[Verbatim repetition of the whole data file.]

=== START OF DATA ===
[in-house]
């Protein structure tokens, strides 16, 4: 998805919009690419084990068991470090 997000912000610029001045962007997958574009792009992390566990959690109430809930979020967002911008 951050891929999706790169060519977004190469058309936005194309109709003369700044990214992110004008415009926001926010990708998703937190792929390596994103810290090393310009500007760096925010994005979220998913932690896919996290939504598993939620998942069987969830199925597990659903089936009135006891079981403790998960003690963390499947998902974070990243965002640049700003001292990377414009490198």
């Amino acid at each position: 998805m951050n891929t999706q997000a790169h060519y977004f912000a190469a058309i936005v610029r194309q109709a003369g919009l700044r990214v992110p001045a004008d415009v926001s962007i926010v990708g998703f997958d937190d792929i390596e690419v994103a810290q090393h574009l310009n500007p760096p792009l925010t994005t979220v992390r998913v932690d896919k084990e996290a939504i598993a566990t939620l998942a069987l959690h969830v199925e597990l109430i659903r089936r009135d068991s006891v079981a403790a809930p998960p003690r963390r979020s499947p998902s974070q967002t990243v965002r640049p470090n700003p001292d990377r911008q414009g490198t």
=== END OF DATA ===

[in-house]
């Protein structure tokens, strides 16, 4: 998805919009690419084990068991470090 997000912000610029001045962007997958574009792009992390566990959690109430809930979020967002911008 951050891929999706790169060519977004190469058309936005194309109709003369700044990214992110004008415009926001926010990708998703937190792929390596994103810290090393310009500007760096925010994005979220998913932690896919996290939504598993939620998942069987969830199925597990659903089936009135006891079981403790998960003690963390499947998902974070990243965002640049700003001292990377414009490198």
């Amino acid at each position: 998805m951050n891929t999706q997000a790169h060519y977004f912000a190469a058309i936005v610029r194309q109709a003369g919009l700044r990214v992110p001045a004008d415009v926001s962007i926010v990708g998703f997958d937190d792929i390596e690419v994103a810290q090393h574009l310009n500007p760096p792009l925010t994005t979220v992390r998913v932690d896919k084990e996290a939504i598993a566990t939620l998942a069987l959690h969830v199925e597990l109430i659903r089936r009135d068991s006891v079981a403790a809930p998960p003690r963390r979020s499947p998902s974070q967002t990243v965002r640049p470090n700003p001292d990377r911008q414009g490198t």